Over the last year, sports programs have had shortened seasons, if any at all. Because of that, training time for athletes of all ages has dropped significantly. Now, with sports returning semi normal , young athletes are working hard to regain lost skills and recondition their bodies. The problem, however, is that lengthy breaks increase the risk of injury upon returning to training. In addition, when athletes specialize in a sport, they generally only train muscles for that sport. To be truly at the top of their game, young athletes should engage in training that develops all muscle groups through a system designed to meet their athletic and developmental needs.
When athletes are on an extended break from their sport, their body deconditions, and they lose cardiovascular power, muscle strength, speed and agility. As we generally see, after a “normal” break, athletes go back into training at a high level which usually increases their risk of injury. With COVID, breaks have been longer, and training hasn’t been as extensive as it was in prior seasons. Coupled with the lack of cross-training in sports in general, young athletes are currently at a higher risk for overuse injuries, leading to further setbacks. To truly recondition their bodies, they need to take it slow and build skills back in a steadier approach.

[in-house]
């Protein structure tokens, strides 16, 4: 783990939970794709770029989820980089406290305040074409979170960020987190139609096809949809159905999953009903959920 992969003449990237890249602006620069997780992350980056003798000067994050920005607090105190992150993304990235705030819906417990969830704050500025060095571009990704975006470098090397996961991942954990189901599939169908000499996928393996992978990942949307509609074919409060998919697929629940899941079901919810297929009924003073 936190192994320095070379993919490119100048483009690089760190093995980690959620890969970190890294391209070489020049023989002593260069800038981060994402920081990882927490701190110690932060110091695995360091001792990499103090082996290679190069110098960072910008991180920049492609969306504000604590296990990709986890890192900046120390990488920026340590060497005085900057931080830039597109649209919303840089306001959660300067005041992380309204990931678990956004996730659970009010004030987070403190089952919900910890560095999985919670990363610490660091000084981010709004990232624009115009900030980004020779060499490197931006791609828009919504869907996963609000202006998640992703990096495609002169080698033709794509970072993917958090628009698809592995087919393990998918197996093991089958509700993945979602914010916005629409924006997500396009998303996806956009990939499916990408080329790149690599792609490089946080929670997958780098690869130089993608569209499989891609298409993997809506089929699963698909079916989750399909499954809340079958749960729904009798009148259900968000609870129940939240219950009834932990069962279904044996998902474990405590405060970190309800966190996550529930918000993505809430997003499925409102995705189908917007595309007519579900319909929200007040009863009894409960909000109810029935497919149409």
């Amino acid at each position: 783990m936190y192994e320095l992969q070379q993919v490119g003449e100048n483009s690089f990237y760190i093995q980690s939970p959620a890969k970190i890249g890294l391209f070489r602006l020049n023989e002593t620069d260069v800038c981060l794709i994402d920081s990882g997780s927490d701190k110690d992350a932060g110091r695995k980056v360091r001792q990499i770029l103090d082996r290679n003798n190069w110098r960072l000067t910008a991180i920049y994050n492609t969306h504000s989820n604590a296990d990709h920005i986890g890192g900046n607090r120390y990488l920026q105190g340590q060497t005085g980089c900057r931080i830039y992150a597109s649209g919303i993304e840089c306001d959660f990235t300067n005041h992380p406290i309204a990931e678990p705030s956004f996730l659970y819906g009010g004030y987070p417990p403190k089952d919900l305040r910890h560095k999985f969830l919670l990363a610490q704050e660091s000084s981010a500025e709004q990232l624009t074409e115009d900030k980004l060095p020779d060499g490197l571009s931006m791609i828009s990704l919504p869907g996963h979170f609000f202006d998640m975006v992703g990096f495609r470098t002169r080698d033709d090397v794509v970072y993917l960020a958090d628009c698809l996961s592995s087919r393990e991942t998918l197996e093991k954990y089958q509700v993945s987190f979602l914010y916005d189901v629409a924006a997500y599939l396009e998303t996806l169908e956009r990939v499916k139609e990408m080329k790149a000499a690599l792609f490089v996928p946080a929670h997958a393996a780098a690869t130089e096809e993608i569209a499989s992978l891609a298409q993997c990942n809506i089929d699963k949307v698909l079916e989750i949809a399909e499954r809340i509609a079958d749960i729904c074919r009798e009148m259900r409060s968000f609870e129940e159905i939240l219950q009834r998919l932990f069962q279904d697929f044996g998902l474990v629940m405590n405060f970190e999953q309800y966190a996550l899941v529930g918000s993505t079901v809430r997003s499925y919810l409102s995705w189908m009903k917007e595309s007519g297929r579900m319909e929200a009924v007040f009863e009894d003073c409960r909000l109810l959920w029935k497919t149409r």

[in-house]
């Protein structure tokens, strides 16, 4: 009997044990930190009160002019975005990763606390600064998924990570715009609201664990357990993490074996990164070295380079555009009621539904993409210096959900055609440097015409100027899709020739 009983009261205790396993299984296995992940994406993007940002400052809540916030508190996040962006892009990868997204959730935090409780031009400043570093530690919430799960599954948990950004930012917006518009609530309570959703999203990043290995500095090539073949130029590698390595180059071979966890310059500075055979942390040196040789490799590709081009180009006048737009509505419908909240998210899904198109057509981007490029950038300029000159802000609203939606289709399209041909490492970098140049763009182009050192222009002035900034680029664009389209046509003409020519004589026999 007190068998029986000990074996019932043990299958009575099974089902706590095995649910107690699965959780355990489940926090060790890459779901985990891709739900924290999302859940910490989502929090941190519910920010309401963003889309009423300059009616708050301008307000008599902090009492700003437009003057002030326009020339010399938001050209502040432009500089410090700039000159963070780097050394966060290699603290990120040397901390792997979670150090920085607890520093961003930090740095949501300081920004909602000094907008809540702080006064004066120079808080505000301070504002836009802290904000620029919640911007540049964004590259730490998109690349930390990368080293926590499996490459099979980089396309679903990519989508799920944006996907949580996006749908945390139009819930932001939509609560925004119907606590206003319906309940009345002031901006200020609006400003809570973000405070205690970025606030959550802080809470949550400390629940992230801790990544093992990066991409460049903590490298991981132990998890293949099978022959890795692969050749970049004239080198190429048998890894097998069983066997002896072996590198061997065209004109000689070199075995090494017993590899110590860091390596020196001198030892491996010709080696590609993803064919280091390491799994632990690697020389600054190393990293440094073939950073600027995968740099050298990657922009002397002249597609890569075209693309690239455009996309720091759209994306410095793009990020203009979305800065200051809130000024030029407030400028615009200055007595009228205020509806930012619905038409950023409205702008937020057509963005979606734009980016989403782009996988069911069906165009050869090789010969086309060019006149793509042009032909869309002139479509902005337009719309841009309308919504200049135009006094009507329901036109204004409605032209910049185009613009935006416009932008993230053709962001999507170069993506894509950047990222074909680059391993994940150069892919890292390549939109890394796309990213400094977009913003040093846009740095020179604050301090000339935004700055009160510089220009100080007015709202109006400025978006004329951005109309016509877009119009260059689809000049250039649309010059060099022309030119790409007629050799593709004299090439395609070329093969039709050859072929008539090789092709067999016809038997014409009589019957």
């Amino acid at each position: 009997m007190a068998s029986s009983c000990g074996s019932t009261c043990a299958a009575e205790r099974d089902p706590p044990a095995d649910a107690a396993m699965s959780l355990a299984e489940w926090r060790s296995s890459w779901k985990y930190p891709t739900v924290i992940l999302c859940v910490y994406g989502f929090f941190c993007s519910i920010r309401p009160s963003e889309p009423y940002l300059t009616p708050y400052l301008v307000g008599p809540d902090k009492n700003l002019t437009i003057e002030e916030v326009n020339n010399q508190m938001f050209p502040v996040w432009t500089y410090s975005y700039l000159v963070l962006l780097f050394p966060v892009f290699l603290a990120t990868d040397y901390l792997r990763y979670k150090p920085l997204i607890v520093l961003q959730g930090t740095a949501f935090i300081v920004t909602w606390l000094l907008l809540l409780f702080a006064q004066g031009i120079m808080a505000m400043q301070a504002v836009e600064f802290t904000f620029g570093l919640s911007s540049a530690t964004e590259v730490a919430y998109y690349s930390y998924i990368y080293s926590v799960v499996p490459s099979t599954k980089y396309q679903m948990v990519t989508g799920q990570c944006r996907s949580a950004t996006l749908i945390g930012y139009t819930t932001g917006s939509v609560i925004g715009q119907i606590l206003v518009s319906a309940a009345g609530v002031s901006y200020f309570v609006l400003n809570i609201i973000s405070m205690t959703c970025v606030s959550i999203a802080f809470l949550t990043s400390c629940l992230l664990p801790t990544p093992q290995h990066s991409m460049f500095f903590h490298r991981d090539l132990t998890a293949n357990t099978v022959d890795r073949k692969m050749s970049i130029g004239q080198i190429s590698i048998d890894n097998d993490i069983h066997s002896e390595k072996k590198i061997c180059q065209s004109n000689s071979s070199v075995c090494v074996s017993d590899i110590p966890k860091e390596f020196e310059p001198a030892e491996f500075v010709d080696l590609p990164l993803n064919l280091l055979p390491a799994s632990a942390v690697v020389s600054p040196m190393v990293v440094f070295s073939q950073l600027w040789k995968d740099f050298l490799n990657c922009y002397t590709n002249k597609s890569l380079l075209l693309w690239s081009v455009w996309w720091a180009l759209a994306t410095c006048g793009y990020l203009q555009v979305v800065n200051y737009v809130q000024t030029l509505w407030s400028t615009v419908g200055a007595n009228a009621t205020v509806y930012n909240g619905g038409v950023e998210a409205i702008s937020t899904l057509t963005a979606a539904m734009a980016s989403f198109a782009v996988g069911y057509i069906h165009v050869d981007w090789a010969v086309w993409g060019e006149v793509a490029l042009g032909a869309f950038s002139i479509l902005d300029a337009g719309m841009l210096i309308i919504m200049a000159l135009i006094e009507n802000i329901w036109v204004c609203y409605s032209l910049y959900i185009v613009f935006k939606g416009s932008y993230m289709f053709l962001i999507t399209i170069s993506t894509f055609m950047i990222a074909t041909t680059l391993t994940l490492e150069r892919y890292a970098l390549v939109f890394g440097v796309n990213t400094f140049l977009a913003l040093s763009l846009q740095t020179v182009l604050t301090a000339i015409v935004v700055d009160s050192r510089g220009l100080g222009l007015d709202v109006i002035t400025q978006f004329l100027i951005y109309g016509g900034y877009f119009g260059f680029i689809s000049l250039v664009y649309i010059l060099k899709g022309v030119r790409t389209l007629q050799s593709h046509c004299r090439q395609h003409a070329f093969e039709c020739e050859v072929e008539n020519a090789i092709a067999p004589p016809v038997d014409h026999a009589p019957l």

One of the most effective ways to help young athletes cross-train is by engaging them in martial arts. This versatile type of training strengthens all muscle groups, develops speed and agility, hand-eye and hand-foot coordination, flexibility, balance, and cardiovascular endurance. In addition, the focus required expands mental sharpness, memory, clarity of thought, and confidence. The multi-dimensional approach to training is beneficial to athletes in any sport. Even better is martial arts is a year-round program. It can keep athletes at the top of their game during the on and off-seasons. This ultimately gives them an edge in their sport.
It’s important to note, however, that not all martial arts programs are the same. When working with young athletes, programs should know age-appropriate milestones, brain growth, learning styles, and a myriad of other child development areas. Experience working with children is also essential. Martial Arts Research Systems is equipped with all of this and utilize martial arts training to develop skill development. In addition, a game-based learning format is implemented, so students have fun while building the skills necessary for anything from gross motor coordination to more refined, sports-focused abilities.
Utilizing martial arts as a foundation for athletic development is one of the most effective means for cross-training young athletes to be at the top of their game. Steps taken to regain lost skills and build new ones are done steady, which promotes safety and reduces the risk of injury. As knowledge is gained through cross-training, athletes will remain strong mentally and physically during the on and off-seasons.